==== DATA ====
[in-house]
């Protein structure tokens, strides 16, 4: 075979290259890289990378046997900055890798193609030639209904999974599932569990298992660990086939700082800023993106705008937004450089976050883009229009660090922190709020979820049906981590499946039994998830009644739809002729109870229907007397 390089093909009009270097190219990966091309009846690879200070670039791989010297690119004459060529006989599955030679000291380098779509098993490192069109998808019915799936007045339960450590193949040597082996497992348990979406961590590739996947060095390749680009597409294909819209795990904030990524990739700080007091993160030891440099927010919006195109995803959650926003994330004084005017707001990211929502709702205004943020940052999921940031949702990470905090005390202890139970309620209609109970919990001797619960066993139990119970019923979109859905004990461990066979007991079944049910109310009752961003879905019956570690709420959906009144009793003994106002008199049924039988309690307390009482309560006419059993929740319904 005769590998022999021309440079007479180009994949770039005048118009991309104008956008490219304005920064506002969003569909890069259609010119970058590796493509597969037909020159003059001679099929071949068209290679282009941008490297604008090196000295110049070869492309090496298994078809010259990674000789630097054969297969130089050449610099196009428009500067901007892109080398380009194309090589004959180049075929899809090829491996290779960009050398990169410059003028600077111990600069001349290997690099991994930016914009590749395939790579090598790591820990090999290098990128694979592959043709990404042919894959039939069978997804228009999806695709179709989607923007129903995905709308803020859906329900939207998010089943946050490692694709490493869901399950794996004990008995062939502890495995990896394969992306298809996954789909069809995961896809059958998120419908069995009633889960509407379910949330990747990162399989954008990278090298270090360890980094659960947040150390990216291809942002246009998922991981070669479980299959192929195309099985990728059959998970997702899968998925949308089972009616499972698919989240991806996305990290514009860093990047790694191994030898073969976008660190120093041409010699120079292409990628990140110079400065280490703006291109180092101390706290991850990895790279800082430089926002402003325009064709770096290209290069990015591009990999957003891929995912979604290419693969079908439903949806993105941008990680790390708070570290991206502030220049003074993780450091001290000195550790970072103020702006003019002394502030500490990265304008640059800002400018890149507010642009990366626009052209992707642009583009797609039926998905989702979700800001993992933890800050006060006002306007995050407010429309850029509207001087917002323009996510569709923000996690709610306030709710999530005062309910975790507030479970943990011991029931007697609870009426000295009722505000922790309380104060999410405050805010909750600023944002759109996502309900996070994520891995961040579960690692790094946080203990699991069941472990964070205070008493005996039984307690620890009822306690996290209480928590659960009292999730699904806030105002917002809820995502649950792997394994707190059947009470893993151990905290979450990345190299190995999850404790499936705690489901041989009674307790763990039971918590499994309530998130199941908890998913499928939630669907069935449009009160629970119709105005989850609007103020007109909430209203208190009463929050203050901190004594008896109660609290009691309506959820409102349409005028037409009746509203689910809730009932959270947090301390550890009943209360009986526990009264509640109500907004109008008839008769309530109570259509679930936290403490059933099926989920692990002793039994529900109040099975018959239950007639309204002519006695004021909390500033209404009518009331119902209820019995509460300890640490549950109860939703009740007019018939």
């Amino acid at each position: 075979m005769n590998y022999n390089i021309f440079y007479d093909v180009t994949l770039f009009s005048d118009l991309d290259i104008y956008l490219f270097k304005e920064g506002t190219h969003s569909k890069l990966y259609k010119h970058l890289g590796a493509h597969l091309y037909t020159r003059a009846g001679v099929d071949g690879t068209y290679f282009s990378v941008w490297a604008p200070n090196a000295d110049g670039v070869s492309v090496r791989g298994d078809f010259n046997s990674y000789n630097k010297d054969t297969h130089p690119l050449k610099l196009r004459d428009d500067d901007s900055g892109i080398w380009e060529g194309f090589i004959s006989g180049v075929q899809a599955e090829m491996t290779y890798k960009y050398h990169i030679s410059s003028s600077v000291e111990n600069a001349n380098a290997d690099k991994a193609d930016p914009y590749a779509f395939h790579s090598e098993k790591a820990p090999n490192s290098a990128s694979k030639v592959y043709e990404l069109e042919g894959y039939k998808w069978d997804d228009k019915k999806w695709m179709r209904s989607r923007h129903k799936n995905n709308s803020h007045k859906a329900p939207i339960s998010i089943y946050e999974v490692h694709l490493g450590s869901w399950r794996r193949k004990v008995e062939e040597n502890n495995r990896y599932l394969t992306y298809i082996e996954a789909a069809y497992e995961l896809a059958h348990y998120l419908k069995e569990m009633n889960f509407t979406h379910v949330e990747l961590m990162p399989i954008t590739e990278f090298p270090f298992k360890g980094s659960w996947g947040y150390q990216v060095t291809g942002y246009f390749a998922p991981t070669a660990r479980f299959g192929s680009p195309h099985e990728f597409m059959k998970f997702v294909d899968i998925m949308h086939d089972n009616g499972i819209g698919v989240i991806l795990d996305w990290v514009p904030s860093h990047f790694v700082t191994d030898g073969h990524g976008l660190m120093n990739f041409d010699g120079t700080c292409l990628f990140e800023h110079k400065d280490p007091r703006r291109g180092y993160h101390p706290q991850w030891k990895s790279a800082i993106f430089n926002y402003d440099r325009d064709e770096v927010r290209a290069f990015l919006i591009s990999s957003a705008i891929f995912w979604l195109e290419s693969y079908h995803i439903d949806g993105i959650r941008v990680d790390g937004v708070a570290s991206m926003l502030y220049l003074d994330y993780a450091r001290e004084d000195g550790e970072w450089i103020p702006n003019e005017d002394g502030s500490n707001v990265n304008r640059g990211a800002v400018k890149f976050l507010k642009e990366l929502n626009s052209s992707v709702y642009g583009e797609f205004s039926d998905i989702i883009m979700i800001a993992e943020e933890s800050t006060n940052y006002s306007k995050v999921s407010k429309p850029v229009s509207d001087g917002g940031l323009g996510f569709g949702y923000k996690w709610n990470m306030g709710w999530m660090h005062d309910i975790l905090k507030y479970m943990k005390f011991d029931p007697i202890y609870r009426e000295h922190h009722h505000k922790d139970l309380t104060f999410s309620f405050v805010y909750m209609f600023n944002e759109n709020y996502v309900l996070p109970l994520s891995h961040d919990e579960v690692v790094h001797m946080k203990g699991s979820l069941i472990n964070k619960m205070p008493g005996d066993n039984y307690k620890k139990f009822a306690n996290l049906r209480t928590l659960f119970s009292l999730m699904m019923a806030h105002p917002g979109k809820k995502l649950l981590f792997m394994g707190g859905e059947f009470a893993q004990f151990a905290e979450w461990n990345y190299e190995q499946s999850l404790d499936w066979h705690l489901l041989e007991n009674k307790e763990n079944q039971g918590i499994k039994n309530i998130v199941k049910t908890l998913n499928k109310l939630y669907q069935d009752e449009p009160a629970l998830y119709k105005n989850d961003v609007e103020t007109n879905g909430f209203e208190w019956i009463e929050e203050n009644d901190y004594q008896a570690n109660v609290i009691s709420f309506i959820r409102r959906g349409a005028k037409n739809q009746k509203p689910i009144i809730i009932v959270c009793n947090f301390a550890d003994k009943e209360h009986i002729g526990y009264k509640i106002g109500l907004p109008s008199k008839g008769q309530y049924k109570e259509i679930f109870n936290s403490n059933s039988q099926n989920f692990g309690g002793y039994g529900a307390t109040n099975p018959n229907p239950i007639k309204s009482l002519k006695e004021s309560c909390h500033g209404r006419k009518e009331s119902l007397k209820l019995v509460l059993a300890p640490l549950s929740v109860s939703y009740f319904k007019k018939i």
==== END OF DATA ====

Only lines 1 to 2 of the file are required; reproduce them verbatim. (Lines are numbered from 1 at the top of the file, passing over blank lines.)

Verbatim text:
[in-house]
């Protein structure tokens, strides 16, 4: 075979290259890289990378046997900055890798193609030639209904999974599932569990298992660990086939700082800023993106705008937004450089976050883009229009660090922190709020979820049906981590499946039994998830009644739809002729109870229907007397 390089093909009009270097190219990966091309009846690879200070670039791989010297690119004459060529006989599955030679000291380098779509098993490192069109998808019915799936007045339960450590193949040597082996497992348990979406961590590739996947060095390749680009597409294909819209795990904030990524990739700080007091993160030891440099927010919006195109995803959650926003994330004084005017707001990211929502709702205004943020940052999921940031949702990470905090005390202890139970309620209609109970919990001797619960066993139990119970019923979109859905004990461990066979007991079944049910109310009752961003879905019956570690709420959906009144009793003994106002008199049924039988309690307390009482309560006419059993929740319904 005769590998022999021309440079007479180009994949770039005048118009991309104008956008490219304005920064506002969003569909890069259609010119970058590796493509597969037909020159003059001679099929071949068209290679282009941008490297604008090196000295110049070869492309090496298994078809010259990674000789630097054969297969130089050449610099196009428009500067901007892109080398380009194309090589004959180049075929899809090829491996290779960009050398990169410059003028600077111990600069001349290997690099991994930016914009590749395939790579090598790591820990090999290098990128694979592959043709990404042919894959039939069978997804228009999806695709179709989607923007129903995905709308803020859906329900939207998010089943946050490692694709490493869901399950794996004990008995062939502890495995990896394969992306298809996954789909069809995961896809059958998120419908069995009633889960509407379910949330990747990162399989954008990278090298270090360890980094659960947040150390990216291809942002246009998922991981070669479980299959192929195309099985990728059959998970997702899968998925949308089972009616499972698919989240991806996305990290514009860093990047790694191994030898073969976008660190120093041409010699120079292409990628990140110079400065280490703006291109180092101390706290991850990895790279800082430089926002402003325009064709770096290209290069990015591009990999957003891929995912979604290419693969079908439903949806993105941008990680790390708070570290991206502030220049003074993780450091001290000195550790970072103020702006003019002394502030500490990265304008640059800002400018890149507010642009990366626009052209992707642009583009797609039926998905989702979700800001993992933890800050006060006002306007995050407010429309850029509207001087917002323009996510569709923000996690709610306030709710999530005062309910975790507030479970943990011991029931007697609870009426000295009722505000922790309380104060999410405050805010909750600023944002759109996502309900996070994520891995961040579960690692790094946080203990699991069941472990964070205070008493005996039984307690620890009822306690996290209480928590659960009292999730699904806030105002917002809820995502649950792997394994707190059947009470893993151990905290979450990345190299190995999850404790499936705690489901041989009674307790763990039971918590499994309530998130199941908890998913499928939630669907069935449009009160629970119709105005989850609007103020007109909430209203208190009463929050203050901190004594008896109660609290009691309506959820409102349409005028037409009746509203689910809730009932959270947090301390550890009943209360009986526990009264509640109500907004109008008839008769309530109570259509679930936290403490059933099926989920692990002793039994529900109040099975018959239950007639309204002519006695004021909390500033209404009518009331119902209820019995509460300890640490549950109860939703009740007019018939």